Asia, led by China over the past two decades, has long been one of the greatest centers for trade. From the ancient days of the Silk Road to the modern mega-cities of Guangdong, Shanghai , Delhi, Ho Chi Minh City, Bangalore, Hong Kong, Dhaka to name a few throughout many points in its history, stood out as a home of commerce. However, this does not mean that one should just wade into Asia’s manufacturing sector. The region covers two thirds of the world’s population mixed together with a variety of cultures, languages and political mindsets. The region is a dynamic hub but there is complexity at every turn and understanding what these are at a granular level and how they may impact your supply chain is key to unlocking the vast opportunity that this part of the world presents.
Fortunately, many of these issues can be addressed with some local experience on the ground. The internet revolution has added an enormous upside to how business can be conducted and reduced global expanses to the press of a button at a computer in someone’s home. But with that, people and businesses have assumed that just as it is easy to find a supplier, it is easy to manage the supplier remotely. As a starting point, it is worthwhile to first dispel some of the myths that exist on doing business in this part of the world.
Myth 1: I Can Manage Everything from Overseas
If you were buying from a manufacturer down the road from your home, and were committing considerable working capital in purchasing products or investing in tooling, there is little doubt that you would make sure you had visibility of what was going on at the plant, likely frequenting the site at numerous points during the production. The same should be the case with Asian manufacturers, but too often we see companies managing at arm’s length; different time zones, different language, different culture – what could possibly go wrong?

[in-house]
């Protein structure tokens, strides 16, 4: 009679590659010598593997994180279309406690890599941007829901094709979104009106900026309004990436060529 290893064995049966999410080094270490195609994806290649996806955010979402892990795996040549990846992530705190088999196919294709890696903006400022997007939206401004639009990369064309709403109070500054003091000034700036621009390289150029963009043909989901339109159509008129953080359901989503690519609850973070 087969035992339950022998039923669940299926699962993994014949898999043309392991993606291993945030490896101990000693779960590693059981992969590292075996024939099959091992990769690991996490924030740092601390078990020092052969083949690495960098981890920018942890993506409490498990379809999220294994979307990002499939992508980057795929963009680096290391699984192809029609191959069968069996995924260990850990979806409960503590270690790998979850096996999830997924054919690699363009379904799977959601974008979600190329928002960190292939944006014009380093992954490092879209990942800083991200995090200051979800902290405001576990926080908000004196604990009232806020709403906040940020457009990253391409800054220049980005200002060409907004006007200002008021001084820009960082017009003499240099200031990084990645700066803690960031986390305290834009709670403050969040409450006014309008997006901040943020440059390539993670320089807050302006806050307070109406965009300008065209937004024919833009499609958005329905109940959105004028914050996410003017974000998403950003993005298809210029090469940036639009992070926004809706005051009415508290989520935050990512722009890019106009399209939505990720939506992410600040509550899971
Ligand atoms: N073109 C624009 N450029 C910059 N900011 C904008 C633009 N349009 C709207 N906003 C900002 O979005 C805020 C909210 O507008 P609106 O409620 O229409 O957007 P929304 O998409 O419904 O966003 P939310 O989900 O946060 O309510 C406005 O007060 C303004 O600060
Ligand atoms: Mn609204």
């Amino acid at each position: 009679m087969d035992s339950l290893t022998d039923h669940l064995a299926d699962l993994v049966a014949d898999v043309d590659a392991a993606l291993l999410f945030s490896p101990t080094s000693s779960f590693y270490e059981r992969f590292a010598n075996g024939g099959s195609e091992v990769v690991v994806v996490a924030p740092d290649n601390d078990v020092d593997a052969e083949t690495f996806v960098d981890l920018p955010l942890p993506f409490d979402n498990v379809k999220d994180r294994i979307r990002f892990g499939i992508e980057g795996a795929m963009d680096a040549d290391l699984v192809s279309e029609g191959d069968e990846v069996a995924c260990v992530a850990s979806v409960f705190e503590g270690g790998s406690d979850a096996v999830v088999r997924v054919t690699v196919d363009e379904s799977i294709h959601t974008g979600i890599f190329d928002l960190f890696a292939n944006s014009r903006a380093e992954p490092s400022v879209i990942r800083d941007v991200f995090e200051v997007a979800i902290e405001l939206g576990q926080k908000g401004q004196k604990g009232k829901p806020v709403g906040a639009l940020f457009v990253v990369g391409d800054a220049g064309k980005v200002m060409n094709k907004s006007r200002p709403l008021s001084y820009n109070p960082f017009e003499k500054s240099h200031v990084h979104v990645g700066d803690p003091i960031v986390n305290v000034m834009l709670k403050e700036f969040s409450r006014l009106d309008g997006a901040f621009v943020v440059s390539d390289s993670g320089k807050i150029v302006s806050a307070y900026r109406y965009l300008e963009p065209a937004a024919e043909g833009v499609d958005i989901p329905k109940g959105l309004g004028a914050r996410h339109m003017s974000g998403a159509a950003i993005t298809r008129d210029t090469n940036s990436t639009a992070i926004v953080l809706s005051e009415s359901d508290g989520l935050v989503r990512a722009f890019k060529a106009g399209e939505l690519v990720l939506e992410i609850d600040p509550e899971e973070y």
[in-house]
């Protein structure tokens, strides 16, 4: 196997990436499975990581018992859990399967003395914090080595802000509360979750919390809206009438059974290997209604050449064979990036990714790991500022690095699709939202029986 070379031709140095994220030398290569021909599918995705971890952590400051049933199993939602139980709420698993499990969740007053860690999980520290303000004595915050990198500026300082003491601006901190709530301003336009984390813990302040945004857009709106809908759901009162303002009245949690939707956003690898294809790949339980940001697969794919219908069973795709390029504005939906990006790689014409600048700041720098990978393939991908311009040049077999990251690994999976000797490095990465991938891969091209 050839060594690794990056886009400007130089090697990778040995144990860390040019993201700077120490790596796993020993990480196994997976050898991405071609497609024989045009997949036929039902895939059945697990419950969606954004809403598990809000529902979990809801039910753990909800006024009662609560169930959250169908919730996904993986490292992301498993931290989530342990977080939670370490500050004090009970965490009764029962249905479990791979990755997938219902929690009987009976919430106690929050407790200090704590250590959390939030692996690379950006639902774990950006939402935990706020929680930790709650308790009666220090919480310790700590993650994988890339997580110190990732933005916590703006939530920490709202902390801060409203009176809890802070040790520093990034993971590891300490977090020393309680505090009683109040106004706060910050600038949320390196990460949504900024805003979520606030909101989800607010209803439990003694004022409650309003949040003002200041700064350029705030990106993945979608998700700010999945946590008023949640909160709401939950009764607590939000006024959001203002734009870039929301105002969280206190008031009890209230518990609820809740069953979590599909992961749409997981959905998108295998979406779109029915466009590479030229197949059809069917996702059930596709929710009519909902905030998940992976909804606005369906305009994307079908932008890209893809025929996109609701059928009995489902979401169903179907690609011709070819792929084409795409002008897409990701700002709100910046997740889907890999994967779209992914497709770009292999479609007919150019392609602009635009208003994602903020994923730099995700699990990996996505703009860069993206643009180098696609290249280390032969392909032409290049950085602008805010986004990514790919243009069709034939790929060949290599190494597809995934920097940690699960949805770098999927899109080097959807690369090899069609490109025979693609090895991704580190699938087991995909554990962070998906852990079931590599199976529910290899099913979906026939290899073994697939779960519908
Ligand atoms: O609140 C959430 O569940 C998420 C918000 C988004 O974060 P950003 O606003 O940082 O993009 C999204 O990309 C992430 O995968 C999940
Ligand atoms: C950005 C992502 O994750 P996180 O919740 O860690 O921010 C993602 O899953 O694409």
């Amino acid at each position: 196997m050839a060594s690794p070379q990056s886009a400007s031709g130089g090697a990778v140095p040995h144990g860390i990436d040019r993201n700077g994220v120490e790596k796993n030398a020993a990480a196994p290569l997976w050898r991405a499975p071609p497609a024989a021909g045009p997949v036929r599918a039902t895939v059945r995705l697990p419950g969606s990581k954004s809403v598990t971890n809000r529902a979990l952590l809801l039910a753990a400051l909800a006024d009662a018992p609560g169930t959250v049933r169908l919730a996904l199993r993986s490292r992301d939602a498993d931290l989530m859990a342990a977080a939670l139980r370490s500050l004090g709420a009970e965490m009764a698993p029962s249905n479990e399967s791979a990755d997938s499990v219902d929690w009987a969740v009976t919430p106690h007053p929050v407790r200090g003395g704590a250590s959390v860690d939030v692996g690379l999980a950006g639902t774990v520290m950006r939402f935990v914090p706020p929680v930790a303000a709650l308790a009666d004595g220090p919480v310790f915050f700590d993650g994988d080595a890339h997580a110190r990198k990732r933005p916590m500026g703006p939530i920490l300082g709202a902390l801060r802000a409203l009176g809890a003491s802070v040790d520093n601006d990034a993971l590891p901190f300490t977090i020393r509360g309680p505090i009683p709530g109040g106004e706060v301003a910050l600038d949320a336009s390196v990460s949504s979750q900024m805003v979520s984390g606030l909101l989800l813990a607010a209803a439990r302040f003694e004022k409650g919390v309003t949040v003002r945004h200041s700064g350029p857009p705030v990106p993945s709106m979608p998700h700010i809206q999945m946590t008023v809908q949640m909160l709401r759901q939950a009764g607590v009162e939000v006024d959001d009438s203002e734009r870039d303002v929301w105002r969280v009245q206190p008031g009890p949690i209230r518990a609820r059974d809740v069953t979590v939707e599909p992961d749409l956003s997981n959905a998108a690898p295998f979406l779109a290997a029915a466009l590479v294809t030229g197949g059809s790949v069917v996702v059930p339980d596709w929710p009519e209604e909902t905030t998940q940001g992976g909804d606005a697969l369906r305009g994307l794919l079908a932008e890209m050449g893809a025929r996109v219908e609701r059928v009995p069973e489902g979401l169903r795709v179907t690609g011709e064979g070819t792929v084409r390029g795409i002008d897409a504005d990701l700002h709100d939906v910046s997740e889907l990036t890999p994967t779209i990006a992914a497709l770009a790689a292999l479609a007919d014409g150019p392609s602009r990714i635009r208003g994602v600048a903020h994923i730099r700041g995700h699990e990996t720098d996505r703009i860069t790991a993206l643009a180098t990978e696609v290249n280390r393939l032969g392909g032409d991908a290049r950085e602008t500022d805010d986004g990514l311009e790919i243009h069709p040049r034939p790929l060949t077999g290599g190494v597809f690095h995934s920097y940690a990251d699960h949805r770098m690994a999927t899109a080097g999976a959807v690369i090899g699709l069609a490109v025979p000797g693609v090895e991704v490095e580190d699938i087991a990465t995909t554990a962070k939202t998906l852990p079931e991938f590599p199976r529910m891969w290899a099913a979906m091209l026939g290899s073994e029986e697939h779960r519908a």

There is little doubt that any dollar committed to the purchase of the manufacture of products should be carefully managed and looked after. Having some kind of local oversight is vital to making this happen. It allows issues to be identified and addressed when they should be. All because the internet suggests that the factory is a good one, does not mean that your production will necessarily be what you need it to be.
Myth 2: Suppliers are Easy to Find
There is no doubt that sites like Alibaba make connecting with suppliers easier (and that is a good thing!). But that does not mean that these factories are necessarily the best suited to manufacture your products, such as manufacturing capability, market experience, access to certain raw materials, ability to export, size of the business, financial health, location, IP to name just a few.
The key point is developing a sustainable partnership in the truest sense of the word. Selecting the right supplier means, particularly in Asia, having face to face meetings, seeing the site and understand why this company and location is best suited to your needs. We would suggest that going one step further as part of the due diligence process and taking an ‘under-the-hood’ approach can identify any potential issues beyond simply the manufacturing aspect.
Myth 3: Quality and Consistency Will Remain Constant
Never underestimate the importance of quality assurance and control as an integral part of a production process. Identifying the risks of a production within a critical path should be discussed internally and with the factory from a product perspective and then a quality program implemented to address any of these.
We find that engaging in this arena with the supplier (again at a local level) is the most productive way of managing quality. It should be a continuous improvement process and to the extent that the quality piece is adopted by the factory and all the staff, you essentially have multiple QC inspectors throughout the complete manufacturing process. Again, it should be a partnership.
Myth 4: I can Always Count on My Goods to arrive in a Timely Manner